Back in the late 1960s, Charlie Meals, the deputy director of SID, worked in the Soviet “weather shop.” The only way the U.S. could track weather in the Soviet Union was by listening to Soviet communications. The Soviets knew the U.S. was listening and so it encrypted the locations of weather reports. U.S. Strategic Air Command “needed to have weather reports in case bombers ever had to fly into Soviet air space,” and the weather reporting could also be an indicator of impending military action. For example, before the 1968 invasion of Czechoslovakia, the Soviets started including Czech weather reports in military broadcasts. (The intricacies of collecting weather data as intelligence is also described in this article by Jeffrey Richelson of National Security Archive.) The “weather effort” had at least 250 people at NSA and people at bases around the world. This desk was still in operation in 2004.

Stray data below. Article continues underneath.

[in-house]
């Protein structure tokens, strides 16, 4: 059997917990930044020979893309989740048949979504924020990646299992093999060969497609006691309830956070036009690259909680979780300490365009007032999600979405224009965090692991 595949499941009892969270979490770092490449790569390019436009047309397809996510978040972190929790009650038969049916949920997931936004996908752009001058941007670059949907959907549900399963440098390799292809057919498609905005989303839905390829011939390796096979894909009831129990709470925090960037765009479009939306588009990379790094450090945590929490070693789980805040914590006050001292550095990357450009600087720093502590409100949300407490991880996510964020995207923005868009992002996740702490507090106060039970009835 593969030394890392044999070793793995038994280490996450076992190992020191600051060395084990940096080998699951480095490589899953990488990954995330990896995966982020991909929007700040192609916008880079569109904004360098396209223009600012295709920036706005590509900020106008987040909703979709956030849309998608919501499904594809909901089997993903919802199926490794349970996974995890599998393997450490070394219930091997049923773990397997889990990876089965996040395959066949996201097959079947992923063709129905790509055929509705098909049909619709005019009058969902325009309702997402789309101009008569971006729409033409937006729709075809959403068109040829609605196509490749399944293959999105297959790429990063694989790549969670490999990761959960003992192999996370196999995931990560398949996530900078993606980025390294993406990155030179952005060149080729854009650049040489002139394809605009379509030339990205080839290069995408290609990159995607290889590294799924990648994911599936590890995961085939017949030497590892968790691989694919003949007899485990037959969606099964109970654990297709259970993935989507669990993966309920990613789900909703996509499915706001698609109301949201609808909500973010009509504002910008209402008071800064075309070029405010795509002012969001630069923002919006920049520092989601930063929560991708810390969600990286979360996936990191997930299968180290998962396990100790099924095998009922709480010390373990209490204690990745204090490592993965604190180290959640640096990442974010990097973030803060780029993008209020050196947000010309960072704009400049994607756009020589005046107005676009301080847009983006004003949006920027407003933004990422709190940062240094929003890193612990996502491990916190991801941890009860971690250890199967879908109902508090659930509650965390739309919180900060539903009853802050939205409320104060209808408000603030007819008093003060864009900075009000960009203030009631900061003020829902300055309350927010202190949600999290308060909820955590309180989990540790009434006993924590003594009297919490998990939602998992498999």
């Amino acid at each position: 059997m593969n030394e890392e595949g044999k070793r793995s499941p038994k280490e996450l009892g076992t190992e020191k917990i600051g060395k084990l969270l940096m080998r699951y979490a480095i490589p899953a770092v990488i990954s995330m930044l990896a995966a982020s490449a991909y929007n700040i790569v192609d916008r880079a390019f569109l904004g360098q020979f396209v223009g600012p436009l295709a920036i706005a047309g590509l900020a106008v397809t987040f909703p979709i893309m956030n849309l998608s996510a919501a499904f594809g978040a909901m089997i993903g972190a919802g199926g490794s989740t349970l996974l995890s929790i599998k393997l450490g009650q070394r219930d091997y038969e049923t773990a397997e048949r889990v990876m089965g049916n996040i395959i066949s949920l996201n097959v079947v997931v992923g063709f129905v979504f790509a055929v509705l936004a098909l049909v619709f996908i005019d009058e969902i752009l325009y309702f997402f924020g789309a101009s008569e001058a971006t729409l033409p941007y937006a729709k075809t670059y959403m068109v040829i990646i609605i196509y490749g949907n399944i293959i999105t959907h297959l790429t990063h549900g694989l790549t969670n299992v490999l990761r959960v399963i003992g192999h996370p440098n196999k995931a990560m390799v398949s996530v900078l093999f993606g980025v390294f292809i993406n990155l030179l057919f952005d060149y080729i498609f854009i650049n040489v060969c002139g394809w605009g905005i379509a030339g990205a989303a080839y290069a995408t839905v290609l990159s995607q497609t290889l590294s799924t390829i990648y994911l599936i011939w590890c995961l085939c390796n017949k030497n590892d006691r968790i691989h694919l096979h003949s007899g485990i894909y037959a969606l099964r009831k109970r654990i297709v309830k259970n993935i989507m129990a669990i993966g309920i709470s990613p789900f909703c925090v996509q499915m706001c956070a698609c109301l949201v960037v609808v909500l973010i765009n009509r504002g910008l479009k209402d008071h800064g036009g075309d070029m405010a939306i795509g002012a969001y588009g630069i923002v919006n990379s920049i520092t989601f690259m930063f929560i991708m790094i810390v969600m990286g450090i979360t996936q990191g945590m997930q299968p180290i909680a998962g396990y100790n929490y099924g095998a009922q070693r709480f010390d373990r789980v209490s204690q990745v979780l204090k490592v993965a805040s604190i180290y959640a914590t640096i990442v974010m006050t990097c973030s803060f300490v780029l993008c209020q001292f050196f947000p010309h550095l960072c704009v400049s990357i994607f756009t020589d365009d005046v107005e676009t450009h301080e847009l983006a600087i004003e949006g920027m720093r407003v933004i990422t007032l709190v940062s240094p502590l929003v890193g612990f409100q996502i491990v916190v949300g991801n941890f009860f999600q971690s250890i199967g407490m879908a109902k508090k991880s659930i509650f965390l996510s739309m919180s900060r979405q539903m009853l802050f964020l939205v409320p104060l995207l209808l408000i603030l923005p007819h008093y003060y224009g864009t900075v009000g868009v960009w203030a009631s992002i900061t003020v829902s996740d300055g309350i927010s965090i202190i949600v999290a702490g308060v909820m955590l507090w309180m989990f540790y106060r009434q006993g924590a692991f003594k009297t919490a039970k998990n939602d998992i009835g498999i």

FBI field office staff made little use of signals intelligence and many didn’t know how to access the information for themselves on the Intelligence Community’s Intelink system, according to an NSA intern, describing assignments at the bureau. The FBI field offices had little or no Sensitive Compartmented Information Facility space, which made it difficult to share the higher levels of intelligence between the agencies. The intern had higher regard for FBI headquarters. With data from the NSA, “FBI analysts can now immediately tell if an individual in the U.S. has any foreign terrorism-related contacts.”